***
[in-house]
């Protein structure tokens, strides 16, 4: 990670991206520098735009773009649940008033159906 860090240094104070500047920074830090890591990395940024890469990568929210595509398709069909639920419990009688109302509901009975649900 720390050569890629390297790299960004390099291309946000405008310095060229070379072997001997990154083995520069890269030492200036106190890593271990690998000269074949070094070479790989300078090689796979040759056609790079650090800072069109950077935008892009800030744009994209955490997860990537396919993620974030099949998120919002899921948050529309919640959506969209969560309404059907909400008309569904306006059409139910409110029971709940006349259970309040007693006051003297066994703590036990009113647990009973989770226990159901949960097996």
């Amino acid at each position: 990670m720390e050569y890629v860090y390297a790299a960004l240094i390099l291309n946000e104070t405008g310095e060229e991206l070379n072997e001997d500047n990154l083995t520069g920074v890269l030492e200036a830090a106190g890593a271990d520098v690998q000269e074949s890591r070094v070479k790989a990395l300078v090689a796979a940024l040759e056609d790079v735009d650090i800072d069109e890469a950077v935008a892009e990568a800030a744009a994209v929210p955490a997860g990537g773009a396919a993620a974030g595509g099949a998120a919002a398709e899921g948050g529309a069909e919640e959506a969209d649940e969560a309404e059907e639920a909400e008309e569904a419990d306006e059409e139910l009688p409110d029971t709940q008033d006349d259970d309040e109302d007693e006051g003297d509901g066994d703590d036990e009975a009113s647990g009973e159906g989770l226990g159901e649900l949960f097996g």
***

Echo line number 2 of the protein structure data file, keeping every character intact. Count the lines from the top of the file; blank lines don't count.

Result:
């Protein structure tokens, strides 16, 4: 990670991206520098735009773009649940008033159906 860090240094104070500047920074830090890591990395940024890469990568929210595509398709069909639920419990009688109302509901009975649900 720390050569890629390297790299960004390099291309946000405008310095060229070379072997001997990154083995520069890269030492200036106190890593271990690998000269074949070094070479790989300078090689796979040759056609790079650090800072069109950077935008892009800030744009994209955490997860990537396919993620974030099949998120919002899921948050529309919640959506969209969560309404059907909400008309569904306006059409139910409110029971709940006349259970309040007693006051003297066994703590036990009113647990009973989770226990159901949960097996």